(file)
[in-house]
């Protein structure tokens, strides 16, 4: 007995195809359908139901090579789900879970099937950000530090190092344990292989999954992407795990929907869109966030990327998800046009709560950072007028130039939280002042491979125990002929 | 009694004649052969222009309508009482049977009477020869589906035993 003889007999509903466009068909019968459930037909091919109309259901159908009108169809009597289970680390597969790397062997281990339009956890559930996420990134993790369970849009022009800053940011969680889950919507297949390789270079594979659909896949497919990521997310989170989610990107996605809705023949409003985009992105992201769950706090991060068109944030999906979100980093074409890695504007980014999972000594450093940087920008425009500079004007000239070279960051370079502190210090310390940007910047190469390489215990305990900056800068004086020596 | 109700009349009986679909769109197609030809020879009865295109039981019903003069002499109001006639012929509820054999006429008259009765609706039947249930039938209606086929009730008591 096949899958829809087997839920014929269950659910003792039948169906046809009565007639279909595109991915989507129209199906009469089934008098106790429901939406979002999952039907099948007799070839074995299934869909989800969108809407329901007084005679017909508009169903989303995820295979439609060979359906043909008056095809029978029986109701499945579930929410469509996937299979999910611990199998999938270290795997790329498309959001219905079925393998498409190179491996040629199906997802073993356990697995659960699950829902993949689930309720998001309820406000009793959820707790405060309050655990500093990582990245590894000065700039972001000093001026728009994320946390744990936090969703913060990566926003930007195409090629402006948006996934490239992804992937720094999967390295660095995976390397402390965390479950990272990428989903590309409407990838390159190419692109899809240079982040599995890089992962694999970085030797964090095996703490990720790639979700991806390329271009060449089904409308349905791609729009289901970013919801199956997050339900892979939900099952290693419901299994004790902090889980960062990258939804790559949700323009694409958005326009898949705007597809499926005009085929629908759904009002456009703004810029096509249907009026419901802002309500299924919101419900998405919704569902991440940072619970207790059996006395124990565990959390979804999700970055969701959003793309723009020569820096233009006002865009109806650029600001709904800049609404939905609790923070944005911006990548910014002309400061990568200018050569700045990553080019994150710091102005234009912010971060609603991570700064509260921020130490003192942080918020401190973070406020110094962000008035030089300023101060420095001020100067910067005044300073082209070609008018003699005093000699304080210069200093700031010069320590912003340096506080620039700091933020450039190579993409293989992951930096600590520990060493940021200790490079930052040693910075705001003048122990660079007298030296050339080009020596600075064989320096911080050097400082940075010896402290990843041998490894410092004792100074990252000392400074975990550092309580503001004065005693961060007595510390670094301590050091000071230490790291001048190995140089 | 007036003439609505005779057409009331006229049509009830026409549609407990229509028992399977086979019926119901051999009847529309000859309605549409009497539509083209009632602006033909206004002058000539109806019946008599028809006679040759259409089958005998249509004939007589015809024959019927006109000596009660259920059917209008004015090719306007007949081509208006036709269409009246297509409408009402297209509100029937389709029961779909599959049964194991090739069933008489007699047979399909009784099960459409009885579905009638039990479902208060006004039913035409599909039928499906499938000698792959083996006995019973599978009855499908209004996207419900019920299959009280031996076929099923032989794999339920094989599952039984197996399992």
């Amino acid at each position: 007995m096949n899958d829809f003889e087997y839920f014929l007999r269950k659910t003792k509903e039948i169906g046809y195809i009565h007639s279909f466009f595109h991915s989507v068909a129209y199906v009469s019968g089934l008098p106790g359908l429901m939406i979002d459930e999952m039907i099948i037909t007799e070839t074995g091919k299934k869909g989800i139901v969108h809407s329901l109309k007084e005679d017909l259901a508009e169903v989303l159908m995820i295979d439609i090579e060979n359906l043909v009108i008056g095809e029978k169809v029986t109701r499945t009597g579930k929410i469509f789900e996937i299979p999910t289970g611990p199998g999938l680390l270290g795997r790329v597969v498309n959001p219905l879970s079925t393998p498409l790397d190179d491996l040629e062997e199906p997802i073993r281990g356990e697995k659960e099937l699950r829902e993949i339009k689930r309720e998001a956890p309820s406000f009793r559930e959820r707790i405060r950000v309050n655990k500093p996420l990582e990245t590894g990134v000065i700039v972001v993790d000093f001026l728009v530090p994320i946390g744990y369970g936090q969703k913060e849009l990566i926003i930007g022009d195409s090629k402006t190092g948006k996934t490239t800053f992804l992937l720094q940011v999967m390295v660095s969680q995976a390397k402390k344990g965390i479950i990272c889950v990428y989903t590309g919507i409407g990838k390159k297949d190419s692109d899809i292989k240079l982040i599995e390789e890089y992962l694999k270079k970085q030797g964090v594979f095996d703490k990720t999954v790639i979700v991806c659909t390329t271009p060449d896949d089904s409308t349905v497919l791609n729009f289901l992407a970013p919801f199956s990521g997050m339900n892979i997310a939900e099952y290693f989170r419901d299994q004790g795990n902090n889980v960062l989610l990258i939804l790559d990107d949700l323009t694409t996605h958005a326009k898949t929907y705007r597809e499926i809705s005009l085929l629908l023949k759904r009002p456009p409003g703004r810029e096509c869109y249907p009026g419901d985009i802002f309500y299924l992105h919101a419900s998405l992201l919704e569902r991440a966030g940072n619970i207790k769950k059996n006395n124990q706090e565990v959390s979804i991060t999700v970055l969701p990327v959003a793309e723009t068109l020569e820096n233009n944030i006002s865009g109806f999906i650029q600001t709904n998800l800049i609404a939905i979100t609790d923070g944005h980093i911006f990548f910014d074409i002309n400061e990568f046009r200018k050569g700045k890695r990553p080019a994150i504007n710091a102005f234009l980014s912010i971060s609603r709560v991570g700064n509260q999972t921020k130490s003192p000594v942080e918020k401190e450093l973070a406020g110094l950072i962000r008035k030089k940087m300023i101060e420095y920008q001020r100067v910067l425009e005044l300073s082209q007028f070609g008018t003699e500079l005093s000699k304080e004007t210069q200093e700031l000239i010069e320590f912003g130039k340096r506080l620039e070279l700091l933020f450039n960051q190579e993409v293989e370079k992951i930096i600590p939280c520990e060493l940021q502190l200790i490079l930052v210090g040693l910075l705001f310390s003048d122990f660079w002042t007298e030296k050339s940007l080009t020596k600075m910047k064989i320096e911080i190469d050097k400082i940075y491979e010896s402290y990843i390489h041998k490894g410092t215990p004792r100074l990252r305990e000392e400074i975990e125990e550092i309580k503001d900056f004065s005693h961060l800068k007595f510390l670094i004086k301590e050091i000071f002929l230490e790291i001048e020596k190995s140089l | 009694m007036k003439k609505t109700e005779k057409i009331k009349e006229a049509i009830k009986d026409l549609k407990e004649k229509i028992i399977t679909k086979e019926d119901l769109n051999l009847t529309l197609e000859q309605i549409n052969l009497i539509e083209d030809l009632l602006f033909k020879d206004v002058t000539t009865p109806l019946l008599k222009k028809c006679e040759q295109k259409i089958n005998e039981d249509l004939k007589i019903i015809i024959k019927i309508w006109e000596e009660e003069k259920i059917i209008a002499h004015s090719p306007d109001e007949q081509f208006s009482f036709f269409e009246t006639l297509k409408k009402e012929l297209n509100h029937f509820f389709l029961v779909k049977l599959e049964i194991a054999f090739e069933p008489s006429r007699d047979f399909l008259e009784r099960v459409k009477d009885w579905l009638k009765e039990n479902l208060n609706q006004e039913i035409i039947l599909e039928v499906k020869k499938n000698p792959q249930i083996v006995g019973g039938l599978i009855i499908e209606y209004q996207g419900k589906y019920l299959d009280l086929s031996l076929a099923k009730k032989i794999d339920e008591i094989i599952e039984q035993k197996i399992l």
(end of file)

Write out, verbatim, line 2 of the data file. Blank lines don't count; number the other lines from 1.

């Protein structure tokens, strides 16, 4: 007995195809359908139901090579789900879970099937950000530090190092344990292989999954992407795990929907869109966030990327998800046009709560950072007028130039939280002042491979125990002929 | 009694004649052969222009309508009482049977009477020869589906035993 003889007999509903466009068909019968459930037909091919109309259901159908009108169809009597289970680390597969790397062997281990339009956890559930996420990134993790369970849009022009800053940011969680889950919507297949390789270079594979659909896949497919990521997310989170989610990107996605809705023949409003985009992105992201769950706090991060068109944030999906979100980093074409890695504007980014999972000594450093940087920008425009500079004007000239070279960051370079502190210090310390940007910047190469390489215990305990900056800068004086020596 | 109700009349009986679909769109197609030809020879009865295109039981019903003069002499109001006639012929509820054999006429008259009765609706039947249930039938209606086929009730008591 096949899958829809087997839920014929269950659910003792039948169906046809009565007639279909595109991915989507129209199906009469089934008098106790429901939406979002999952039907099948007799070839074995299934869909989800969108809407329901007084005679017909508009169903989303995820295979439609060979359906043909008056095809029978029986109701499945579930929410469509996937299979999910611990199998999938270290795997790329498309959001219905079925393998498409190179491996040629199906997802073993356990697995659960699950829902993949689930309720998001309820406000009793959820707790405060309050655990500093990582990245590894000065700039972001000093001026728009994320946390744990936090969703913060990566926003930007195409090629402006948006996934490239992804992937720094999967390295660095995976390397402390965390479950990272990428989903590309409407990838390159190419692109899809240079982040599995890089992962694999970085030797964090095996703490990720790639979700991806390329271009060449089904409308349905791609729009289901970013919801199956997050339900892979939900099952290693419901299994004790902090889980960062990258939804790559949700323009694409958005326009898949705007597809499926005009085929629908759904009002456009703004810029096509249907009026419901802002309500299924919101419900998405919704569902991440940072619970207790059996006395124990565990959390979804999700970055969701959003793309723009020569820096233009006002865009109806650029600001709904800049609404939905609790923070944005911006990548910014002309400061990568200018050569700045990553080019994150710091102005234009912010971060609603991570700064509260921020130490003192942080918020401190973070406020110094962000008035030089300023101060420095001020100067910067005044300073082209070609008018003699005093000699304080210069200093700031010069320590912003340096506080620039700091933020450039190579993409293989992951930096600590520990060493940021200790490079930052040693910075705001003048122990660079007298030296050339080009020596600075064989320096911080050097400082940075010896402290990843041998490894410092004792100074990252000392400074975990550092309580503001004065005693961060007595510390670094301590050091000071230490790291001048190995140089 | 007036003439609505005779057409009331006229049509009830026409549609407990229509028992399977086979019926119901051999009847529309000859309605549409009497539509083209009632602006033909206004002058000539109806019946008599028809006679040759259409089958005998249509004939007589015809024959019927006109000596009660259920059917209008004015090719306007007949081509208006036709269409009246297509409408009402297209509100029937389709029961779909599959049964194991090739069933008489007699047979399909009784099960459409009885579905009638039990479902208060006004039913035409599909039928499906499938000698792959083996006995019973599978009855499908209004996207419900019920299959009280031996076929099923032989794999339920094989599952039984197996399992």